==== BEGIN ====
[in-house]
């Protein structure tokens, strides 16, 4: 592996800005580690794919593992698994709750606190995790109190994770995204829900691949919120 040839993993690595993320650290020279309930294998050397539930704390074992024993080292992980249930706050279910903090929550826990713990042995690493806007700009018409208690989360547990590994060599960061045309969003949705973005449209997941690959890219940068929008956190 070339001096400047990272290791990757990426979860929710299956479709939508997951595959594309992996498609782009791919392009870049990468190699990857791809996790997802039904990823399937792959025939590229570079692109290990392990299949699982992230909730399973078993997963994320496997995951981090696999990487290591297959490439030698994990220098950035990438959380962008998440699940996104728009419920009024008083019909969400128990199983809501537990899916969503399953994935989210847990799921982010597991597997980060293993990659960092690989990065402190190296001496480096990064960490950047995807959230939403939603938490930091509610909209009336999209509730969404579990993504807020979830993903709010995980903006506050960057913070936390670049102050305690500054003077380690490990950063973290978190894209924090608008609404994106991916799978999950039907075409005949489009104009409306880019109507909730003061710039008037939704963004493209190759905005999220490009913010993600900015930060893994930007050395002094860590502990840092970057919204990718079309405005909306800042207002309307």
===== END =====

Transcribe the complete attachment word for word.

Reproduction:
[in-house]
């Protein structure tokens, strides 16, 4: 592996800005580690794919593992698994709750606190995790109190994770995204829900691949919120 040839993993690595993320650290020279309930294998050397539930704390074992024993080292992980249930706050279910903090929550826990713990042995690493806007700009018409208690989360547990590994060599960061045309969003949705973005449209997941690959890219940068929008956190 070339001096400047990272290791990757990426979860929710299956479709939508997951595959594309992996498609782009791919392009870049990468190699990857791809996790997802039904990823399937792959025939590229570079692109290990392990299949699982992230909730399973078993997963994320496997995951981090696999990487290591297959490439030698994990220098950035990438959380962008998440699940996104728009419920009024008083019909969400128990199983809501537990899916969503399953994935989210847990799921982010597991597997980060293993990659960092690989990065402190190296001496480096990064960490950047995807959230939403939603938490930091509610909209009336999209509730969404579990993504807020979830993903709010995980903006506050960057913070936390670049102050305690500054003077380690490990950063973290978190894209924090608008609404994106991916799978999950039907075409005949489009104009409306880019109507909730003061710039008037939704963004493209190759905005999220490009913010993600900015930060893994930007050395002094860590502990840092970057919204990718079309405005909306800042207002309307």